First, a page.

A Positive Attitude
We appreciated your column on the importance a child’s inner character plays in realizing a good camp experience. One of the things you suggested we focus on is encouraging a positive attitude in our kids. I can understand how some of the other qualities you listed can affect how other campers might respond and relate to my child, but why is a positive attitude significant?
In discussing the power of a positive attitude, one of my favorite pastors and authors, Chuck Swindoll, suggests that “life is 10% what happens to me and 90% how I react to it.” Swindoll illustrates this point with a story about nineteenth-century violinist, Niccolo Paganini. The gifted musician was performing a challenging piece before a packed house when suddenly one of the strings on his violin snapped. Unfazed, the virtuoso played on, improvising beautifully. Soon, however, a second string popped, followed by a third. With only one string remaining, the master performer completed the difficult piece and brought down the house.
Struggles and disappointments are an inevitable part of life. We need to help our kids discover how a positive perspective affects not only how they react to challenges – but how others react to them.
That’s because a positive attitude impacts and colors the way we view others. Unlike a negative attitude which is generally rooted in a self-centered focus, a positive outlook allows us to see beyond our own troubles and recognize others’ needs. This frees us to approach others with empathy and to offer kindness and encouragement. These are qualities of healthy relationships, and most of us – children included -- are drawn to people who demonstrate them.
A positive attitude also fosters hope, fun, friendship, and contentment. Unlike the rotting, nasty smell of a negative attitude, a positive spirit attracts folks like the aroma of hot, fresh pizza. It’s a place kids want to be and the kind of person with whom they’d like to be friends. Just ask any kid who’s watched Winnie the Pooh – would they rather hang out with Tigger -- or Eeyore?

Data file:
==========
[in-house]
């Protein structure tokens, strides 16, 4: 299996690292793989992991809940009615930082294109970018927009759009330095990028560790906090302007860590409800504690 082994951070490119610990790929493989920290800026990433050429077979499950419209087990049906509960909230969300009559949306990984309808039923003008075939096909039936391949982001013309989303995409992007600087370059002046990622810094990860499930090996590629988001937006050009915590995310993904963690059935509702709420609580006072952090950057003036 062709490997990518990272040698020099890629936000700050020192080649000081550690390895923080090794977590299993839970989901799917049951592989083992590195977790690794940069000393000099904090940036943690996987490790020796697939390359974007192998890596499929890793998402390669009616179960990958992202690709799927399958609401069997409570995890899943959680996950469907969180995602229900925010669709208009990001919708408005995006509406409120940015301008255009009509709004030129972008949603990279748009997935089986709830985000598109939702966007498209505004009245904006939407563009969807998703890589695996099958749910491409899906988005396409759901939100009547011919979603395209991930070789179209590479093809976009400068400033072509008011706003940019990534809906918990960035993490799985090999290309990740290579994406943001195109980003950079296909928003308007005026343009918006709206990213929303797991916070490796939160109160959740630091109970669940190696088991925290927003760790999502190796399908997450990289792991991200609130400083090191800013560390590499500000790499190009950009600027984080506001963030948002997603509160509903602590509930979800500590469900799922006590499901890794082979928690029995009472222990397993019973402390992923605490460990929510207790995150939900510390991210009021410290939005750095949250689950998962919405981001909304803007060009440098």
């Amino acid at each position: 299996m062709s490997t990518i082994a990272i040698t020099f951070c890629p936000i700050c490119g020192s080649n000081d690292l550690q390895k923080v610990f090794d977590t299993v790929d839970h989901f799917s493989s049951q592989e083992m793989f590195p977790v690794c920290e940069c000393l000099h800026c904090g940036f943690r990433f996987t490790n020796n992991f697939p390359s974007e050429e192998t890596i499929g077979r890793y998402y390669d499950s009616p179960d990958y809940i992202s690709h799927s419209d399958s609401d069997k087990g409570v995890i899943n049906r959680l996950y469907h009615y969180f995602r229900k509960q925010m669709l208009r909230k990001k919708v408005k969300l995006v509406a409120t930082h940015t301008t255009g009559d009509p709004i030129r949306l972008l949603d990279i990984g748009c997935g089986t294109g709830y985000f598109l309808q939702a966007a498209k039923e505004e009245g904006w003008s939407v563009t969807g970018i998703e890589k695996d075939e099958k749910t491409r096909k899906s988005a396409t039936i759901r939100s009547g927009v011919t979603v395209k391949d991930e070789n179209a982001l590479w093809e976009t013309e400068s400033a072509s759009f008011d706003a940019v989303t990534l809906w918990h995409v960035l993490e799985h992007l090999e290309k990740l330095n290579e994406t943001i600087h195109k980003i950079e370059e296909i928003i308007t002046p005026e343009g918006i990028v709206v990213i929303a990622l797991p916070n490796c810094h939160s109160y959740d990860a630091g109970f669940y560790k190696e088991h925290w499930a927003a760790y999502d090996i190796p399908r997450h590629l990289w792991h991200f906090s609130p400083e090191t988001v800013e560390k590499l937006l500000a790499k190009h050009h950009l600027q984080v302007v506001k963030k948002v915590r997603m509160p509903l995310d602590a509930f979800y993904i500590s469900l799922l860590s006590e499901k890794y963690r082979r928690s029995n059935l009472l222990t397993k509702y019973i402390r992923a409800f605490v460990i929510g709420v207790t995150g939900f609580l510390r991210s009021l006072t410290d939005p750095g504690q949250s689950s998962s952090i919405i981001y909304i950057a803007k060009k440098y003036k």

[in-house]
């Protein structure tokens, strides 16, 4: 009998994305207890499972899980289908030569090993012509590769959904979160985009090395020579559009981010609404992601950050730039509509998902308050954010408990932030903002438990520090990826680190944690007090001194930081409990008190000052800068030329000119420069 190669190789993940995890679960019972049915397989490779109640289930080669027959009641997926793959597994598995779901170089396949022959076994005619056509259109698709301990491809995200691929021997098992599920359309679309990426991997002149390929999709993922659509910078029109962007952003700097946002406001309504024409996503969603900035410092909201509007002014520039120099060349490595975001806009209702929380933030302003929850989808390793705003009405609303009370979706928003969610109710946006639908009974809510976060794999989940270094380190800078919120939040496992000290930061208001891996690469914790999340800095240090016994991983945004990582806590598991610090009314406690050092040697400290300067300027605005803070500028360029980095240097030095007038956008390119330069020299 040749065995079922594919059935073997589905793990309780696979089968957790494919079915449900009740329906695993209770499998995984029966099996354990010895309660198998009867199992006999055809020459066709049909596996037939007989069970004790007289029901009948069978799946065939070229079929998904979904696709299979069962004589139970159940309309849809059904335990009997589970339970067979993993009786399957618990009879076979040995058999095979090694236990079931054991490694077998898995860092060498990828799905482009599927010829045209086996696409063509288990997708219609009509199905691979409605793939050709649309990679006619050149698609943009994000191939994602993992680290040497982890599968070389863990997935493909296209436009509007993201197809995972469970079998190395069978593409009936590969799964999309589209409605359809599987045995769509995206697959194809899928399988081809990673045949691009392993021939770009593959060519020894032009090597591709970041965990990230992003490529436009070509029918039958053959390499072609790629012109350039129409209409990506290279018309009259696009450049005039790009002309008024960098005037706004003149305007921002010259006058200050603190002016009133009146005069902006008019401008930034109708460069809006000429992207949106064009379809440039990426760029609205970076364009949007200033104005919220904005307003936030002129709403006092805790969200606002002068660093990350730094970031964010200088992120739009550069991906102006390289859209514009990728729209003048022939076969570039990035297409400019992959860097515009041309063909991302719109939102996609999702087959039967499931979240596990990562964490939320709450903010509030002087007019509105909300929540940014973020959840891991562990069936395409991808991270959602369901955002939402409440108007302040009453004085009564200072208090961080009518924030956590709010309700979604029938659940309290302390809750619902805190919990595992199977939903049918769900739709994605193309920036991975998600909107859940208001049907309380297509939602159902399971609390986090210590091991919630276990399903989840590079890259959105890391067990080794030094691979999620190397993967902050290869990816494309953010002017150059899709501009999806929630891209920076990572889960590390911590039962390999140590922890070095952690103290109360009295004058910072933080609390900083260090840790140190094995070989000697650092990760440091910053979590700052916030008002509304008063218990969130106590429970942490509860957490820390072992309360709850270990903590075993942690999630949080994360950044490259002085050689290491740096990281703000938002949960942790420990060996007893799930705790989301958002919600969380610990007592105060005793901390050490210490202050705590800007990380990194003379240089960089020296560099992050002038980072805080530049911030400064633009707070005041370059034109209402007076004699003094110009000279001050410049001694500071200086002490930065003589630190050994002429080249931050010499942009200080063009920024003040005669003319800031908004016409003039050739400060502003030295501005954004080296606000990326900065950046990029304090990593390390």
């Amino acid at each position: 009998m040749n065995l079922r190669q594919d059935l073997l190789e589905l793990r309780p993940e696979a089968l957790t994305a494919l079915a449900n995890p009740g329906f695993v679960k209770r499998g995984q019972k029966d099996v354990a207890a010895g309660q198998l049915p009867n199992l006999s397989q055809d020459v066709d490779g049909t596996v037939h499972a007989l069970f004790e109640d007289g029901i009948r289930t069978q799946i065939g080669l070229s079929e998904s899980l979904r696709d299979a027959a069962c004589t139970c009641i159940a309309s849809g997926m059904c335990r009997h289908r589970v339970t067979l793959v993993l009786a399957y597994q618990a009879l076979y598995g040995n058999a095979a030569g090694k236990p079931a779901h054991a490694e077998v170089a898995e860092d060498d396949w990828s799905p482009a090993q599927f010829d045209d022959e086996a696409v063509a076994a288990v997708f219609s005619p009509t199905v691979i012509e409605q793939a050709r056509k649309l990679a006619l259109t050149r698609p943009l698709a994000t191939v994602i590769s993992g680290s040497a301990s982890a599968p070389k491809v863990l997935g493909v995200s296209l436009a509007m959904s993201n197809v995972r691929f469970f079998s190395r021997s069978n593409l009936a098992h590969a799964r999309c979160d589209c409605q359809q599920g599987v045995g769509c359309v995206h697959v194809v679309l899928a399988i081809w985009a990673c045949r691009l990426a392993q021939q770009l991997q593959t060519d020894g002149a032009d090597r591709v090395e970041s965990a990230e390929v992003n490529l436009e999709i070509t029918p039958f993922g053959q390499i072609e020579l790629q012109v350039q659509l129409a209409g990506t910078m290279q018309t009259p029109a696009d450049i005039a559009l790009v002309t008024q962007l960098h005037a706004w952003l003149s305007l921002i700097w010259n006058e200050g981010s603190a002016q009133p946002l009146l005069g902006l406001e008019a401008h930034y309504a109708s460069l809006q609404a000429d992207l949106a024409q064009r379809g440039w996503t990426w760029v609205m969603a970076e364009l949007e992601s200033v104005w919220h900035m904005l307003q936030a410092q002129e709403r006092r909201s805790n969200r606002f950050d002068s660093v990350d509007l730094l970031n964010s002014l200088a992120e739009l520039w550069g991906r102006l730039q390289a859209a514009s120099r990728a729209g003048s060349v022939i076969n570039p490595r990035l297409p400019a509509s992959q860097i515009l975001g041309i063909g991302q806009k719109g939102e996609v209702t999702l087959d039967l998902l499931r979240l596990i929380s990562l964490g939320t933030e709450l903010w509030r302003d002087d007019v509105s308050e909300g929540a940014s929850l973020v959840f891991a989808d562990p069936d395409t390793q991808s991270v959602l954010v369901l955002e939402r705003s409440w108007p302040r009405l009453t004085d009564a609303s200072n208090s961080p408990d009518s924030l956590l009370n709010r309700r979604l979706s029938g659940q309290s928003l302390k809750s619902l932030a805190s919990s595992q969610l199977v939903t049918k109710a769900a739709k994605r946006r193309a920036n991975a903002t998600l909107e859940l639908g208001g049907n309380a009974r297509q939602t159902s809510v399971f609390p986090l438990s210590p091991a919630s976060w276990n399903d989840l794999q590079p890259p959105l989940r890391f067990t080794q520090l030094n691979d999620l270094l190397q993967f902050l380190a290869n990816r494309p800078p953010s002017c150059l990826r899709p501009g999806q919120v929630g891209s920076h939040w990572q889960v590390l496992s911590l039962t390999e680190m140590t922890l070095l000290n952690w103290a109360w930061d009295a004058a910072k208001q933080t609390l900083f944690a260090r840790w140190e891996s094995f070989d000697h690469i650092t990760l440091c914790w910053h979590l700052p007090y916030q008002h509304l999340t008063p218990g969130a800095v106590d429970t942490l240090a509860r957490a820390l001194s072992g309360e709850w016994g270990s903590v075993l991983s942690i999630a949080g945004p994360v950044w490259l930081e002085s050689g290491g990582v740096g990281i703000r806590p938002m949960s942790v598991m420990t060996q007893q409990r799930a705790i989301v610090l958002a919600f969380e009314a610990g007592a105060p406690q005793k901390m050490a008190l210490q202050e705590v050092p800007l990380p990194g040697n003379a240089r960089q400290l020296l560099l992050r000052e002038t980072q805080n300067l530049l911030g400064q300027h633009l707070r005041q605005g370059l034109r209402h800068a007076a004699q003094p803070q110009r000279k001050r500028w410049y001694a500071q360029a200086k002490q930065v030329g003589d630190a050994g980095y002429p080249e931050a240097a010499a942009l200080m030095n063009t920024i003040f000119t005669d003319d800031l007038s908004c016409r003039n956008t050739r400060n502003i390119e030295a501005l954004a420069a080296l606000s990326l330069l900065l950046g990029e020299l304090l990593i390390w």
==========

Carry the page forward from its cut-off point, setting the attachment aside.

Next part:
If your children need more practice on how to “accentuate the positive and eliminate the negative,” one of the best things you can do is model a positive attitude yourself. As you go through the day together, make a point to frequently express thankfulness – even for simple things like a roof over your head and food on the table. Demonstrate gratitude in your relationships with your spouse, children, family, friends, and co-workers. This helps cultivate the others-centered focus I mentioned earlier.
When they say something positive or display even the slightest bit of enthusiasm, recognize it and ask them how it feels to have the feeling that comes with a positive attitude? Is it freeing? Does it feel good? Do you think others like it? What do they feel? Help them recognize they have some control over their attitude and how they impact others. You could put a Lego/building block plate on the kitchen counter and use 30 Lego pieces. Each time your child recognizes or displays a positive attitude have him put on a Lego piece. Once all the pieces have been used to build something, do something as a family to celebrate positivity being injected into the home and your child’s life. Talk about how a positive attitude can help build great memories and experiences. Learning to have a positive attitude regardless of what life brings creates a resilient and relational person.
A positive attitude adjustment will not only make for a better camp experience for your children, but your whole family will reap the benefits throughout the entire year.
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